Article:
In the early 19th century passenger pigeons accounted for 25 to 40 percent of North America's birds, traveling in flocks so massive as to block out the sun for hours. Although adults weighed only twelve ounces, they nested and roosted in the millions, destroying large oaks as if hit by hurricanes. Their favorite foods were the seeds and nuts of beech, chestnuts, and other forest trees, but they also raided farmers' buckwheat, wheat, corn, and rye crops.
John James Audubon, remarking on their speed and agility in flight, said a lone passenger pigeon streaking through the forest "passes like a thought." The observation was prophetic, for although a billion pigeons streamed over Toronto in May of 1860, a mere forty years later passenger pigeons were almost extinct. Martha, the last of the species, died in captivity at the Cincinnati Zoo on September 1, 1914.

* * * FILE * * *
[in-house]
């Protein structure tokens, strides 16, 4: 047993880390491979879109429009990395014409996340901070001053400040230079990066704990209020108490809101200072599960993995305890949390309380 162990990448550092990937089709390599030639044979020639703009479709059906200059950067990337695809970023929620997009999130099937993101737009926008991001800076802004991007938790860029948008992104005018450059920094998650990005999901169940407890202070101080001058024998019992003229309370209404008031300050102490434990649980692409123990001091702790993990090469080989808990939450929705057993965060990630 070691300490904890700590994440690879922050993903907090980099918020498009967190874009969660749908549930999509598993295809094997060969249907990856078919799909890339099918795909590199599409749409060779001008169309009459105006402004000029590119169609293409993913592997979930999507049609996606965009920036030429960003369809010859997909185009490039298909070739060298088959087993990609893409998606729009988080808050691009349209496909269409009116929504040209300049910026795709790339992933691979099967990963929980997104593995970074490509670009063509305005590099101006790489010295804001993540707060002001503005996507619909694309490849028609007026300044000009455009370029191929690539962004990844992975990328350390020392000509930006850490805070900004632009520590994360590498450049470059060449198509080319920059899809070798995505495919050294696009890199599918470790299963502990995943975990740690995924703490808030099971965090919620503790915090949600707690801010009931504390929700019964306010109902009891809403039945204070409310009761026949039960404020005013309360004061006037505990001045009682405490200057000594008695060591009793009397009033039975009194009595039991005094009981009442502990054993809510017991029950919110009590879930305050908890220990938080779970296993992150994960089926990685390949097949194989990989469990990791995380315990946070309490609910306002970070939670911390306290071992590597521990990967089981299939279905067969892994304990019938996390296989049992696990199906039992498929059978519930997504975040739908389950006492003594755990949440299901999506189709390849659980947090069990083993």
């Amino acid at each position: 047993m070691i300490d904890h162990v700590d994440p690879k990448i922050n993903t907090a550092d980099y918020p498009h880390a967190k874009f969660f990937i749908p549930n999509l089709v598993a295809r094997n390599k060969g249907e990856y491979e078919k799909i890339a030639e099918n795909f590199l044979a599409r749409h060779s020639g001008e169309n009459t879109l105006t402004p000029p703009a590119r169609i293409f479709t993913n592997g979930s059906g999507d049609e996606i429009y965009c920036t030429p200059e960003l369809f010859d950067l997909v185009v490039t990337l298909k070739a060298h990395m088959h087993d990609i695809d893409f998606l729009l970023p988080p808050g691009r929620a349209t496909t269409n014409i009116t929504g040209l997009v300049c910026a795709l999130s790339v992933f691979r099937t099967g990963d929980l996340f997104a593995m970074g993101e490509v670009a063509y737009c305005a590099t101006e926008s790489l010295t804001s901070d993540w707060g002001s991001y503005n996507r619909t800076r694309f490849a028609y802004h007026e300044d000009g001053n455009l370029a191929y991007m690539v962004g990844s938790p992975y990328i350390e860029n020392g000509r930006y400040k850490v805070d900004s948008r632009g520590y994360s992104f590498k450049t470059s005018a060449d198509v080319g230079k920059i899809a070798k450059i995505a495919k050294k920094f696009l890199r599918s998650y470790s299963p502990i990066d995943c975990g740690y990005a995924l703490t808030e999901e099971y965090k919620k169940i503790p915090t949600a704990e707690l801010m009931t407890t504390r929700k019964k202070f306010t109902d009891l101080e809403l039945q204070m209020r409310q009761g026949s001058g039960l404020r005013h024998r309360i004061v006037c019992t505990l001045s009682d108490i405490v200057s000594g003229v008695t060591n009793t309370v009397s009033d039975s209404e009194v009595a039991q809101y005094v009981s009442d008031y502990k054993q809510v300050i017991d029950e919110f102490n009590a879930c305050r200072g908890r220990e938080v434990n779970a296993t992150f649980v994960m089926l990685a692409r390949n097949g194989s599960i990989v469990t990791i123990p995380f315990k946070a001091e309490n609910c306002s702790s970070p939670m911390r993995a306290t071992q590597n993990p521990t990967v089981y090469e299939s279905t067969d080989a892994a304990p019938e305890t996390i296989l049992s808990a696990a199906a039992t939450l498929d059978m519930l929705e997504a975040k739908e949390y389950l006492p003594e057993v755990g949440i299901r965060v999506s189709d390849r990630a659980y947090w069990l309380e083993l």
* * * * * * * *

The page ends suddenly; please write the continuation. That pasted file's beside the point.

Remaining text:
Their congregation in large numbers made it easy to kill them en masse, and the expansion of railroads and telegraph lines facilitated large hunting parties that supplied pigeons by the thousands to help feed people in growing cities. Audubon, novelist Gene Stratton-Porter, and James Fenimore Cooper were among those who advocated saving the passenger pigeon, but it was too late. Naturalist Joel Greenberg's beautifully written story of the passenger pigeon provides a cautionary tale that no matter how abundant a resource is - animals, water or oil - it can be wiped out if we are not careful.
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